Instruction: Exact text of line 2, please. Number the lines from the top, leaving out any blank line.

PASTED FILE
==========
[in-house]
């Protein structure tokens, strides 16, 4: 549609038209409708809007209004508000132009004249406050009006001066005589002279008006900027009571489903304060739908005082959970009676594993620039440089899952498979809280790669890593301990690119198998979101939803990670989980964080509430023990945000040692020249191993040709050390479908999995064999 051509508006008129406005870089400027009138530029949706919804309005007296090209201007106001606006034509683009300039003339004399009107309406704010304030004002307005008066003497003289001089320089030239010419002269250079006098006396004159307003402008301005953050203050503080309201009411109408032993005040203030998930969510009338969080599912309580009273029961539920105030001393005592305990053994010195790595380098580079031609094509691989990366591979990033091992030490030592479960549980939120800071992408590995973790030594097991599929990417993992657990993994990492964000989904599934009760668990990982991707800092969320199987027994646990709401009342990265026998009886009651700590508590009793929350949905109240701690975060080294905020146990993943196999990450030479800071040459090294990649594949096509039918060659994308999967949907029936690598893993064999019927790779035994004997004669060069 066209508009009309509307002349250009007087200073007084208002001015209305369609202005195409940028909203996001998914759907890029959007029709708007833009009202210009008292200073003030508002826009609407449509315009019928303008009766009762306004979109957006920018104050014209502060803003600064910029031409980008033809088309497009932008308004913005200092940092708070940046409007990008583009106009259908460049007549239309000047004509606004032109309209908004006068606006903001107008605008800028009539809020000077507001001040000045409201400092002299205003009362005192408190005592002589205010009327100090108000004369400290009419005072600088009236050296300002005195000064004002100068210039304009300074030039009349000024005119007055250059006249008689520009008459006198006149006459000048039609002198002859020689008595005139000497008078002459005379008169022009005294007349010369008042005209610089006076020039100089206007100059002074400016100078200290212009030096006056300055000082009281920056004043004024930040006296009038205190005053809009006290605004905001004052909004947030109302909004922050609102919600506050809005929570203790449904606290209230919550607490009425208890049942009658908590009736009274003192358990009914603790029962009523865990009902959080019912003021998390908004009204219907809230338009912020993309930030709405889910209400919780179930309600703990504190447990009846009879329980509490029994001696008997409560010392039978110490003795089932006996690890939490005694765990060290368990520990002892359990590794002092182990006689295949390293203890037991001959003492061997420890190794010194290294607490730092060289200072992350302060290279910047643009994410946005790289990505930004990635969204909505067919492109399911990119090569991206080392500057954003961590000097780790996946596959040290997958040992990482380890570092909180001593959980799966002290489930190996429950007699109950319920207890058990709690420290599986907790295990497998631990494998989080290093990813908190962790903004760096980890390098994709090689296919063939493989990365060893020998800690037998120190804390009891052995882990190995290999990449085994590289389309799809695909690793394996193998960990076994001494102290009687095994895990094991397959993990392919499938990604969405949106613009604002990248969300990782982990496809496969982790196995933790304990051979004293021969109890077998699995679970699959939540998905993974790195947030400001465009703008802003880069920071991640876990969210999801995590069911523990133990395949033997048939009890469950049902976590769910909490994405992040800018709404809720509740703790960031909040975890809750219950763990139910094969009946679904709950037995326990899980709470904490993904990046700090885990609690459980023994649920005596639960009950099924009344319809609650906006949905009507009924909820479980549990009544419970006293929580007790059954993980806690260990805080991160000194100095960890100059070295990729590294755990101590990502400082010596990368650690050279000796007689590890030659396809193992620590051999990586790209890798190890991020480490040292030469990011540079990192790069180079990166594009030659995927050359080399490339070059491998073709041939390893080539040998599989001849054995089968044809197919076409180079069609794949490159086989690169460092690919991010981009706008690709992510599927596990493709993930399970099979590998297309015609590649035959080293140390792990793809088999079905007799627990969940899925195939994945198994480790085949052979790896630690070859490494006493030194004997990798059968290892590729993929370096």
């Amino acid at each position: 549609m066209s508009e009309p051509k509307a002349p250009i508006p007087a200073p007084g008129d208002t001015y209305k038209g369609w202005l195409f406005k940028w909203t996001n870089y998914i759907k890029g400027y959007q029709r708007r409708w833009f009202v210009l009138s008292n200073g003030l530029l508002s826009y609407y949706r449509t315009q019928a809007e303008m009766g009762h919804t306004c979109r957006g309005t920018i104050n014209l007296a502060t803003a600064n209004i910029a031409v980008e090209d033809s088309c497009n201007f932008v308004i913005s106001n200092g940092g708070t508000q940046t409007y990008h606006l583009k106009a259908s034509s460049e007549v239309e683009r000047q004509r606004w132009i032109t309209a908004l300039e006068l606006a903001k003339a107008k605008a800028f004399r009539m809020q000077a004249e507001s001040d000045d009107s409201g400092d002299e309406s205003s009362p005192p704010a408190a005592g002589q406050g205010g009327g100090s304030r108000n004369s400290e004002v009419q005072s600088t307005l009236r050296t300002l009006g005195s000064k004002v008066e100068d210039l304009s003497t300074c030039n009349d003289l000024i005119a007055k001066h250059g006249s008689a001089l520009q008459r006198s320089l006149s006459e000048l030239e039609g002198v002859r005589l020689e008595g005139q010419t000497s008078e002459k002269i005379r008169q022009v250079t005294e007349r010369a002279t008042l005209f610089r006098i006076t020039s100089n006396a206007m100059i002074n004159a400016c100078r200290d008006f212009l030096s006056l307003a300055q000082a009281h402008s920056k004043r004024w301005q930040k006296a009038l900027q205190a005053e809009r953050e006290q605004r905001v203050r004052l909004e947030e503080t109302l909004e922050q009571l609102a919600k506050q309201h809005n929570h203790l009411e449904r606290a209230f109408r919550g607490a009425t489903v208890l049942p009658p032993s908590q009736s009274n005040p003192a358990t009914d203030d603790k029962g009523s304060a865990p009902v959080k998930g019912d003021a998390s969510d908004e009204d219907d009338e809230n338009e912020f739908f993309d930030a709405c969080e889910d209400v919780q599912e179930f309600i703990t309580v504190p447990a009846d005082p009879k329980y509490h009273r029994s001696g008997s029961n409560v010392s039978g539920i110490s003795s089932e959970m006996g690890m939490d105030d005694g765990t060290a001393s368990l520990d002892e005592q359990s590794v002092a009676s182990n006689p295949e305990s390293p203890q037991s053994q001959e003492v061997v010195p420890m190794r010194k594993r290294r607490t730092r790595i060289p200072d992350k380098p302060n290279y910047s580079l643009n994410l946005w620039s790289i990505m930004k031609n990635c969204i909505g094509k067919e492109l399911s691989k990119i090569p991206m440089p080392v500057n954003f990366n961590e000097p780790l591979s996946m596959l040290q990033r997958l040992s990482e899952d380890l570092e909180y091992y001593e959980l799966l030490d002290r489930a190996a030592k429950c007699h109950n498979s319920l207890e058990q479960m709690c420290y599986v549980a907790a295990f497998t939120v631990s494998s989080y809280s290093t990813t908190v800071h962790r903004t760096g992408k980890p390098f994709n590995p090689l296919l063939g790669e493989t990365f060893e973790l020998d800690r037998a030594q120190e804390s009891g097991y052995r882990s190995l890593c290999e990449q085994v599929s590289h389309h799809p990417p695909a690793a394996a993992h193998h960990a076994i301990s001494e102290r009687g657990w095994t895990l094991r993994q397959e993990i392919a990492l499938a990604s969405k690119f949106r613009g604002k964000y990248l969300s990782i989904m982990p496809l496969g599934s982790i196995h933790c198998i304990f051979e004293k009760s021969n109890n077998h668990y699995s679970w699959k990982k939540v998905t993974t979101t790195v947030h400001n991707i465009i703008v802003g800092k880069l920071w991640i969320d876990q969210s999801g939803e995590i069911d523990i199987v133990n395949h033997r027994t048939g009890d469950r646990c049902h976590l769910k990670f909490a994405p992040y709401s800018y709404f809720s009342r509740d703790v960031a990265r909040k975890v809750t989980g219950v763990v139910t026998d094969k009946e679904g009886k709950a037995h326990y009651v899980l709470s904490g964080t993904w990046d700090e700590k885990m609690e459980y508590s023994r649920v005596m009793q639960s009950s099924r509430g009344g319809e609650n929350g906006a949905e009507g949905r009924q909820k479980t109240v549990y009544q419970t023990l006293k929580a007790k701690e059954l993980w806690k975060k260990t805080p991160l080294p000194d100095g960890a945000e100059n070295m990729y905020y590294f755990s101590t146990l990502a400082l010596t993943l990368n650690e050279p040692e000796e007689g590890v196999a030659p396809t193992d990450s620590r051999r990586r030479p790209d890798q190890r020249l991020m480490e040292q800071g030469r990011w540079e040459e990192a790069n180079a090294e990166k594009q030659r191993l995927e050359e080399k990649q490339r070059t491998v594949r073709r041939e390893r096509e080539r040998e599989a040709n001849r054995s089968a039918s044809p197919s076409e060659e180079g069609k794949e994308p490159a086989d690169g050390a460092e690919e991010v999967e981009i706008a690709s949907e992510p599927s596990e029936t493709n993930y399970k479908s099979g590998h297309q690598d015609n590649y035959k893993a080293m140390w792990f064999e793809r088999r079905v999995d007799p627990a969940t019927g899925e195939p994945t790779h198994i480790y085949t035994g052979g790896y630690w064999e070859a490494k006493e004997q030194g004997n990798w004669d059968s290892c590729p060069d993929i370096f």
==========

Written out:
């Protein structure tokens, strides 16, 4: 549609038209409708809007209004508000132009004249406050009006001066005589002279008006900027009571489903304060739908005082959970009676594993620039440089899952498979809280790669890593301990690119198998979101939803990670989980964080509430023990945000040692020249191993040709050390479908999995064999 051509508006008129406005870089400027009138530029949706919804309005007296090209201007106001606006034509683009300039003339004399009107309406704010304030004002307005008066003497003289001089320089030239010419002269250079006098006396004159307003402008301005953050203050503080309201009411109408032993005040203030998930969510009338969080599912309580009273029961539920105030001393005592305990053994010195790595380098580079031609094509691989990366591979990033091992030490030592479960549980939120800071992408590995973790030594097991599929990417993992657990993994990492964000989904599934009760668990990982991707800092969320199987027994646990709401009342990265026998009886009651700590508590009793929350949905109240701690975060080294905020146990993943196999990450030479800071040459090294990649594949096509039918060659994308999967949907029936690598893993064999019927790779035994004997004669060069 066209508009009309509307002349250009007087200073007084208002001015209305369609202005195409940028909203996001998914759907890029959007029709708007833009009202210009008292200073003030508002826009609407449509315009019928303008009766009762306004979109957006920018104050014209502060803003600064910029031409980008033809088309497009932008308004913005200092940092708070940046409007990008583009106009259908460049007549239309000047004509606004032109309209908004006068606006903001107008605008800028009539809020000077507001001040000045409201400092002299205003009362005192408190005592002589205010009327100090108000004369400290009419005072600088009236050296300002005195000064004002100068210039304009300074030039009349000024005119007055250059006249008689520009008459006198006149006459000048039609002198002859020689008595005139000497008078002459005379008169022009005294007349010369008042005209610089006076020039100089206007100059002074400016100078200290212009030096006056300055000082009281920056004043004024930040006296009038205190005053809009006290605004905001004052909004947030109302909004922050609102919600506050809005929570203790449904606290209230919550607490009425208890049942009658908590009736009274003192358990009914603790029962009523865990009902959080019912003021998390908004009204219907809230338009912020993309930030709405889910209400919780179930309600703990504190447990009846009879329980509490029994001696008997409560010392039978110490003795089932006996690890939490005694765990060290368990520990002892359990590794002092182990006689295949390293203890037991001959003492061997420890190794010194290294607490730092060289200072992350302060290279910047643009994410946005790289990505930004990635969204909505067919492109399911990119090569991206080392500057954003961590000097780790996946596959040290997958040992990482380890570092909180001593959980799966002290489930190996429950007699109950319920207890058990709690420290599986907790295990497998631990494998989080290093990813908190962790903004760096980890390098994709090689296919063939493989990365060893020998800690037998120190804390009891052995882990190995290999990449085994590289389309799809695909690793394996193998960990076994001494102290009687095994895990094991397959993990392919499938990604969405949106613009604002990248969300990782982990496809496969982790196995933790304990051979004293021969109890077998699995679970699959939540998905993974790195947030400001465009703008802003880069920071991640876990969210999801995590069911523990133990395949033997048939009890469950049902976590769910909490994405992040800018709404809720509740703790960031909040975890809750219950763990139910094969009946679904709950037995326990899980709470904490993904990046700090885990609690459980023994649920005596639960009950099924009344319809609650906006949905009507009924909820479980549990009544419970006293929580007790059954993980806690260990805080991160000194100095960890100059070295990729590294755990101590990502400082010596990368650690050279000796007689590890030659396809193992620590051999990586790209890798190890991020480490040292030469990011540079990192790069180079990166594009030659995927050359080399490339070059491998073709041939390893080539040998599989001849054995089968044809197919076409180079069609794949490159086989690169460092690919991010981009706008690709992510599927596990493709993930399970099979590998297309015609590649035959080293140390792990793809088999079905007799627990969940899925195939994945198994480790085949052979790896630690070859490494006493030194004997990798059968290892590729993929370096």